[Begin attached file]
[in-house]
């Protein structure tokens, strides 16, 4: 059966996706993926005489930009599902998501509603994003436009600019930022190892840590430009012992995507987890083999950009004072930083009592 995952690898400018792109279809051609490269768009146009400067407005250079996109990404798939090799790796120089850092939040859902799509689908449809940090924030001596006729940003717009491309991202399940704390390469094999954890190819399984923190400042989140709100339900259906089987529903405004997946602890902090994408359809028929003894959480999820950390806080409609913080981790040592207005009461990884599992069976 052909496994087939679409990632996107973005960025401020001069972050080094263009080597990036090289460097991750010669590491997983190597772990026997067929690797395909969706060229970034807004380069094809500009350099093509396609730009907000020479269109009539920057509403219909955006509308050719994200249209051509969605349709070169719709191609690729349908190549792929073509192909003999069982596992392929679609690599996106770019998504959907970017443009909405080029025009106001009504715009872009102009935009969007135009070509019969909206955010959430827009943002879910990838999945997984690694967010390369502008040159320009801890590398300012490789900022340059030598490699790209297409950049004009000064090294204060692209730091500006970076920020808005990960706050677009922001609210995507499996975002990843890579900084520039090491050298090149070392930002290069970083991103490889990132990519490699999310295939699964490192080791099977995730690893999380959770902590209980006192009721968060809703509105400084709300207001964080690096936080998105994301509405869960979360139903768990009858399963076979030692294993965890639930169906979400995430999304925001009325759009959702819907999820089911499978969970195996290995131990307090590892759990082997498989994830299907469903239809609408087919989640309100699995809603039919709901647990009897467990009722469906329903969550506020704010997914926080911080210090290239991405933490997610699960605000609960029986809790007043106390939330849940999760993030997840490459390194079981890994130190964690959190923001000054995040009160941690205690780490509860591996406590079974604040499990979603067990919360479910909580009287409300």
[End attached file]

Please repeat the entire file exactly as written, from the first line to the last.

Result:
[in-house]
């Protein structure tokens, strides 16, 4: 059966996706993926005489930009599902998501509603994003436009600019930022190892840590430009012992995507987890083999950009004072930083009592 995952690898400018792109279809051609490269768009146009400067407005250079996109990404798939090799790796120089850092939040859902799509689908449809940090924030001596006729940003717009491309991202399940704390390469094999954890190819399984923190400042989140709100339900259906089987529903405004997946602890902090994408359809028929003894959480999820950390806080409609913080981790040592207005009461990884599992069976 052909496994087939679409990632996107973005960025401020001069972050080094263009080597990036090289460097991750010669590491997983190597772990026997067929690797395909969706060229970034807004380069094809500009350099093509396609730009907000020479269109009539920057509403219909955006509308050719994200249209051509969605349709070169719709191609690729349908190549792929073509192909003999069982596992392929679609690599996106770019998504959907970017443009909405080029025009106001009504715009872009102009935009969007135009070509019969909206955010959430827009943002879910990838999945997984690694967010390369502008040159320009801890590398300012490789900022340059030598490699790209297409950049004009000064090294204060692209730091500006970076920020808005990960706050677009922001609210995507499996975002990843890579900084520039090491050298090149070392930002290069970083991103490889990132990519490699999310295939699964490192080791099977995730690893999380959770902590209980006192009721968060809703509105400084709300207001964080690096936080998105994301509405869960979360139903768990009858399963076979030692294993965890639930169906979400995430999304925001009325759009959702819907999820089911499978969970195996290995131990307090590892759990082997498989994830299907469903239809609408087919989640309100699995809603039919709901647990009897467990009722469906329903969550506020704010997914926080911080210090290239991405933490997610699960605000609960029986809790007043106390939330849940999760993030997840490459390194079981890994130190964690959190923001000054995040009160941690205690780490509860591996406590079974604040499990979603067990919360479910909580009287409300």